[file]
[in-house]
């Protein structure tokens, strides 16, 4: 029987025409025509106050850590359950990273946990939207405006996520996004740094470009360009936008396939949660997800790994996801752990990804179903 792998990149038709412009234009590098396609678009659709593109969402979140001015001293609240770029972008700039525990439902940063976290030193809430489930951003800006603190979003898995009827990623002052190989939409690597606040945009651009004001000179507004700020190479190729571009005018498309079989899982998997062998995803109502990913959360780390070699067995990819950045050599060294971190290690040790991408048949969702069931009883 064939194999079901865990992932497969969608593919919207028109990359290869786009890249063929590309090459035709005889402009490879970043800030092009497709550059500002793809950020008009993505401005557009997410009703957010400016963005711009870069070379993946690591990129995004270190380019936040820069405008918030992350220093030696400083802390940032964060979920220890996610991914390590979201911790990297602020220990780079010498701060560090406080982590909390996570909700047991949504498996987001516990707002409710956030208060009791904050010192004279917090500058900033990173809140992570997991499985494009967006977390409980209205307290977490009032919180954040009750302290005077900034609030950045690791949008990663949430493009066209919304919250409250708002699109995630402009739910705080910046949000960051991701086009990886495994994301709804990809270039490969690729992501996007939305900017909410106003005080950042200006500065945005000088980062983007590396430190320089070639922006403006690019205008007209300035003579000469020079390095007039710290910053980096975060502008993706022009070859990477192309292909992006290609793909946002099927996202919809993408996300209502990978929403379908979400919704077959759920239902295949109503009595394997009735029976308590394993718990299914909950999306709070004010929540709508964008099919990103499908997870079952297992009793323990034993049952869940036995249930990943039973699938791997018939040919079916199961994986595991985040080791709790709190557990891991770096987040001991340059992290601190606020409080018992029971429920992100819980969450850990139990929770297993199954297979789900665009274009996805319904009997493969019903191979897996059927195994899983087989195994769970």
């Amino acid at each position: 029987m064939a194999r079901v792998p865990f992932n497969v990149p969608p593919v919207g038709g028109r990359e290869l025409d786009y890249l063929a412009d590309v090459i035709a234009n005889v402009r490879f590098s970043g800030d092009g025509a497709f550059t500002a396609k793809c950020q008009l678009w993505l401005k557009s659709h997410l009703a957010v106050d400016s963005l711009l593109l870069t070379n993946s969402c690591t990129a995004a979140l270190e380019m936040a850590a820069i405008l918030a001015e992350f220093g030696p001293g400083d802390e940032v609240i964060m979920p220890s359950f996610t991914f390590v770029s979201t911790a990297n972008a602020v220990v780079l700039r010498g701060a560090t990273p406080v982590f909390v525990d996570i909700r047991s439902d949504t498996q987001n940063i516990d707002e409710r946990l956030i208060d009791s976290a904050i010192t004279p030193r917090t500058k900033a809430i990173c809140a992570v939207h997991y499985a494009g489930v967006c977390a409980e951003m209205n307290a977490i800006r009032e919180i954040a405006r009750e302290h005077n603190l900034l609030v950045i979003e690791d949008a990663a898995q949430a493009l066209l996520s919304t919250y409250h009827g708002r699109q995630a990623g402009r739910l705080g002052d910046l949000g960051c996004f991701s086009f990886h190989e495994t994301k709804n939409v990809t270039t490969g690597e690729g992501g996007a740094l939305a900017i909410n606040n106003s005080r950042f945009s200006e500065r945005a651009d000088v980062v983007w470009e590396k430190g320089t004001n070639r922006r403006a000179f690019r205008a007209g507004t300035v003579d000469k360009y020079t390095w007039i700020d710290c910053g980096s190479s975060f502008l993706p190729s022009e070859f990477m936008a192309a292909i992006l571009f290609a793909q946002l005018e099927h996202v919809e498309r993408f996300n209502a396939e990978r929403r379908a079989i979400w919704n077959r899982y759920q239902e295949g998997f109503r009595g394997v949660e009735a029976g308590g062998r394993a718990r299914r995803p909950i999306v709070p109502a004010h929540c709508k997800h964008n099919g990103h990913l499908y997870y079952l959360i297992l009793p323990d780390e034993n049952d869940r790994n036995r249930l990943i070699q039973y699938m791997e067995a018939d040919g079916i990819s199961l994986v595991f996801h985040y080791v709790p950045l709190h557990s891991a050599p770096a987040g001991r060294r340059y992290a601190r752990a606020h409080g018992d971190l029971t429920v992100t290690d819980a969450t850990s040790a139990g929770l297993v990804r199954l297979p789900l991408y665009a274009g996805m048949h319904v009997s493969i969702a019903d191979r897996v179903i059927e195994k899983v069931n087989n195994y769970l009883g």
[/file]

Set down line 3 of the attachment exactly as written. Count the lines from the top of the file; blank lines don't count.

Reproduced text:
């Amino acid at each position: 029987m064939a194999r079901v792998p865990f992932n497969v990149p969608p593919v919207g038709g028109r990359e290869l025409d786009y890249l063929a412009d590309v090459i035709a234009n005889v402009r490879f590098s970043g800030d092009g025509a497709f550059t500002a396609k793809c950020q008009l678009w993505l401005k557009s659709h997410l009703a957010v106050d400016s963005l711009l593109l870069t070379n993946s969402c690591t990129a995004a979140l270190e380019m936040a850590a820069i405008l918030a001015e992350f220093g030696p001293g400083d802390e940032v609240i964060m979920p220890s359950f996610t991914f390590v770029s979201t911790a990297n972008a602020v220990v780079l700039r010498g701060a560090t990273p406080v982590f909390v525990d996570i909700r047991s439902d949504t498996q987001n940063i516990d707002e409710r946990l956030i208060d009791s976290a904050i010192t004279p030193r917090t500058k900033a809430i990173c809140a992570v939207h997991y499985a494009g489930v967006c977390a409980e951003m209205n307290a977490i800006r009032e919180i954040a405006r009750e302290h005077n603190l900034l609030v950045i979003e690791d949008a990663a898995q949430a493009l066209l996520s919304t919250y409250h009827g708002r699109q995630a990623g402009r739910l705080g002052d910046l949000g960051c996004f991701s086009f990886h190989e495994t994301k709804n939409v990809t270039t490969g690597e690729g992501g996007a740094l939305a900017i909410n606040n106003s005080r950042f945009s200006e500065r945005a651009d000088v980062v983007w470009e590396k430190g320089t004001n070639r922006r403006a000179f690019r205008a007209g507004t300035v003579d000469k360009y020079t390095w007039i700020d710290c910053g980096s190479s975060f502008l993706p190729s022009e070859f990477m936008a192309a292909i992006l571009f290609a793909q946002l005018e099927h996202v919809e498309r993408f996300n209502a396939e990978r929403r379908a079989i979400w919704n077959r899982y759920q239902e295949g998997f109503r009595g394997v949660e009735a029976g308590g062998r394993a718990r299914r995803p909950i999306v709070p109502a004010h929540c709508k997800h964008n099919g990103h990913l499908y997870y079952l959360i297992l009793p323990d780390e034993n049952d869940r790994n036995r249930l990943i070699q039973y699938m791997e067995a018939d040919g079916i990819s199961l994986v595991f996801h985040y080791v709790p950045l709190h557990s891991a050599p770096a987040g001991r060294r340059y992290a601190r752990a606020h409080g018992d971190l029971t429920v992100t290690d819980a969450t850990s040790a139990g929770l297993v990804r199954l297979p789900l991408y665009a274009g996805m048949h319904v009997s493969i969702a019903d191979r897996v179903i059927e195994k899983v069931n087989n195994y769970l009883g």